Planetary Protection; October 2002; Scientific American Magazine; by Steve Nadis; 1 Page(s)
John L. Remo has a modest goal: he'd like to save the planet. Unlike some delusional people who share his interest, Remo is a level-headed physicist, based at the Harvard-Smithsonian Center for Astrophysics, and his research might actually further that goal. Since the mid-1990s he and his colleagues at Sandia National Laboratories have conducted the first experiments aimed at seeing how momentum from high-intensity radiation bursts is transferred to meteorite fragments. With access to Sandia's Z machine, the world's most powerful xray generator, Remo and his team could guide efforts to divert an incoming asteroid or comet.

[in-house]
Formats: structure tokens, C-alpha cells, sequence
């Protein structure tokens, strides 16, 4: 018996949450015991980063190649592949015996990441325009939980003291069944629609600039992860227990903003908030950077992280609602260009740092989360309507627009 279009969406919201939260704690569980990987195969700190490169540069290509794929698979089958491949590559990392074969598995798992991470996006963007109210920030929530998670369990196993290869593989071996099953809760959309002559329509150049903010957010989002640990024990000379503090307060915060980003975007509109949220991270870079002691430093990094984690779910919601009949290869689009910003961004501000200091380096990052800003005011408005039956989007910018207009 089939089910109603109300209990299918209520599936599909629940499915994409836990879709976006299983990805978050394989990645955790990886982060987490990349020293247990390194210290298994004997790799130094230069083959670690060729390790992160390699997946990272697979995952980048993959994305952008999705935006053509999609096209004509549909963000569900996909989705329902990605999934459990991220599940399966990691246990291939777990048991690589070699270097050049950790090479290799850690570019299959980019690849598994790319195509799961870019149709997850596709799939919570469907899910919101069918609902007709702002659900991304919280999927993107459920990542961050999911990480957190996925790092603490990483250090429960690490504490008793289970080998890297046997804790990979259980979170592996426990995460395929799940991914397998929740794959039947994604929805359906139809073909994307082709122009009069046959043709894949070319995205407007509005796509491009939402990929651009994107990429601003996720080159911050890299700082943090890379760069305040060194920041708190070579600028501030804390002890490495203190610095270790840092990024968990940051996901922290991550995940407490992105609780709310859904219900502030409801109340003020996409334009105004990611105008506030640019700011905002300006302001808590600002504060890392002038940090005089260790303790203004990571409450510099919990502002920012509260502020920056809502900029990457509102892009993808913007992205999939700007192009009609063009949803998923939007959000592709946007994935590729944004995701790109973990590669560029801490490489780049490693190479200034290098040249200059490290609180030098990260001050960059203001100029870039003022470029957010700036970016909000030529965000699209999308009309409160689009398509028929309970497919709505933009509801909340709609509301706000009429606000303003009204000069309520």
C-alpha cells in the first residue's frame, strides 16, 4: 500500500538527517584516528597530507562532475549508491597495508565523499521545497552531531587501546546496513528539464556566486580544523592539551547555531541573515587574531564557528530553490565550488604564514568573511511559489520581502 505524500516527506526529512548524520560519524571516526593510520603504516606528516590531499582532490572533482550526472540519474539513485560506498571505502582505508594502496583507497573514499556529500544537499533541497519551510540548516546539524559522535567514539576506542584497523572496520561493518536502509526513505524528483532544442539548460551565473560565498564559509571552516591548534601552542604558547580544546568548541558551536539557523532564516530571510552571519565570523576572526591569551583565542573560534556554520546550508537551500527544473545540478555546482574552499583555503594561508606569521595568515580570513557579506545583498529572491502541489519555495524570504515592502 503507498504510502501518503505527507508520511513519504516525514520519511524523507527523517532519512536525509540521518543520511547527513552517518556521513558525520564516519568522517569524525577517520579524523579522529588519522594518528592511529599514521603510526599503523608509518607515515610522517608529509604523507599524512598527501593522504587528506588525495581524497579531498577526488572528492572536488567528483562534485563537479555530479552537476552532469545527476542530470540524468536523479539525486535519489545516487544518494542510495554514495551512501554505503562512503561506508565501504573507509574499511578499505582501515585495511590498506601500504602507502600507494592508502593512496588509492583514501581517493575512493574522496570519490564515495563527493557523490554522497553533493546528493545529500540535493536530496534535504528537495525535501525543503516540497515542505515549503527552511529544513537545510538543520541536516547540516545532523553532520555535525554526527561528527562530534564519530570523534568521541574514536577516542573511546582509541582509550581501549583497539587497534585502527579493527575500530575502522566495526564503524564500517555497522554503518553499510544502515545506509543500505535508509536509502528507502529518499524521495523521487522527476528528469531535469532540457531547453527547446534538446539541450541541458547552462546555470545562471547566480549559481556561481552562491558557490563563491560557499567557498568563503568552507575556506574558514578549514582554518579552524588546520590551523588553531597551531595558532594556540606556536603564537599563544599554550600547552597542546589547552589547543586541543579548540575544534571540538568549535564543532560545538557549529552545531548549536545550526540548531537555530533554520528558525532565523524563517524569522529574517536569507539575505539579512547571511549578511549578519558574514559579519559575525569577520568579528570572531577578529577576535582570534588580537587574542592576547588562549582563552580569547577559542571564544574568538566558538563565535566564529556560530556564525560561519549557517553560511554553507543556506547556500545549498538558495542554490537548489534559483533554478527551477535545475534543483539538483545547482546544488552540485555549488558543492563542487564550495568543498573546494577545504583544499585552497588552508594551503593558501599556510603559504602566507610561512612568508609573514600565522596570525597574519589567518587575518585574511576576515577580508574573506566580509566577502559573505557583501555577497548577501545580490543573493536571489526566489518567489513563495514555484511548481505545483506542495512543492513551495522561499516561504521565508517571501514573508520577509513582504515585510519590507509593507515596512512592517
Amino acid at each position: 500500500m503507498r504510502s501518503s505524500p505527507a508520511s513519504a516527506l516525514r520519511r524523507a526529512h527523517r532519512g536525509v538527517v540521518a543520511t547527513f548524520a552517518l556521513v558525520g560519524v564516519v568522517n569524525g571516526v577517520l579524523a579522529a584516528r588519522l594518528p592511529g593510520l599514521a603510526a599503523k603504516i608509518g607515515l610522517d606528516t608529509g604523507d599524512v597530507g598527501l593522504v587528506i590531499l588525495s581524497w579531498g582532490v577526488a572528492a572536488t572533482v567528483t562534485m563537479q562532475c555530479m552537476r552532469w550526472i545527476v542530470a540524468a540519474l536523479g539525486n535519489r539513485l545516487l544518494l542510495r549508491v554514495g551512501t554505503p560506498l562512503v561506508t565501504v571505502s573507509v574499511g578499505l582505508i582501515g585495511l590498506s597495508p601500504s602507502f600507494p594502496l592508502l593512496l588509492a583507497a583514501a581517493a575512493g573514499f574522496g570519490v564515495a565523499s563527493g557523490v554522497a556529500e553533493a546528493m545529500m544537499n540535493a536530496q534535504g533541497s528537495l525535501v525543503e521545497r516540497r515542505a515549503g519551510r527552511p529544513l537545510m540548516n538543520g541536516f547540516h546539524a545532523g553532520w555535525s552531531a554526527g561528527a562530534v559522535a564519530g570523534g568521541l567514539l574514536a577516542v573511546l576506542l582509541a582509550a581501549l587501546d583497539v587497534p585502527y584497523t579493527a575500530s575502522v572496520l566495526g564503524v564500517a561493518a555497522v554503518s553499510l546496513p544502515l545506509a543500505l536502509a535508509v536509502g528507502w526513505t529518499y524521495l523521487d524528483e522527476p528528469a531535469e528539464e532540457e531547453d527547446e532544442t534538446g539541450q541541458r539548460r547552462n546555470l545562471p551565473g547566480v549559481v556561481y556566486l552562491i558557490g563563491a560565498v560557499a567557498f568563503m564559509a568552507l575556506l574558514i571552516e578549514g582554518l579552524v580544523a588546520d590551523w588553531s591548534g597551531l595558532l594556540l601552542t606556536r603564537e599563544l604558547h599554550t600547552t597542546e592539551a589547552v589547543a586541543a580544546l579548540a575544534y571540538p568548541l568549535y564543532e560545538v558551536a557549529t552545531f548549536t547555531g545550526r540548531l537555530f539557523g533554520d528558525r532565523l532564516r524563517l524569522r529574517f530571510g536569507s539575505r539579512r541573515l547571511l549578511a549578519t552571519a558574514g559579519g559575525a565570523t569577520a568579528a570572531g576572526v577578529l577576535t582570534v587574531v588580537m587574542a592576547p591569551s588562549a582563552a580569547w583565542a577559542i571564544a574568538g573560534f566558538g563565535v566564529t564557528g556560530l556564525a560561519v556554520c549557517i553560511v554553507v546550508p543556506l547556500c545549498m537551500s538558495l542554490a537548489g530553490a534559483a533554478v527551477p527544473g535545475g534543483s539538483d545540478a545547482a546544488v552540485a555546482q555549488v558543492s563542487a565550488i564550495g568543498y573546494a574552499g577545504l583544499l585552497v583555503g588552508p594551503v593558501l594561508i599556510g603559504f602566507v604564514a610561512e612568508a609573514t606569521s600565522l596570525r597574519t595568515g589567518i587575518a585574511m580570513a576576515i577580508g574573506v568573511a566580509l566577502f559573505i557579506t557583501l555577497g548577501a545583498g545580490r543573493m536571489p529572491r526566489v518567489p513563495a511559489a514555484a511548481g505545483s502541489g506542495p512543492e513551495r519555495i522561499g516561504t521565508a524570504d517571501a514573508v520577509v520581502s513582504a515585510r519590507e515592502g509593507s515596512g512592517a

A devastating collision with a near-earth object (NEO) may be only a matter of time. Consider asteroid 2002 MN: this past June the 100-meter-wide rock came within 120,000 kilometers of our planet. "That's almost too close for comfort," Remo says, especially considering that 2002 MN was discovered three days after its near miss. More unnerving were initial reports of asteroid NT7: this two-kilometer-wide rock swings by in 2019; if it were to collide, it would cause global havoc (the latest calculations indicate that it will miss).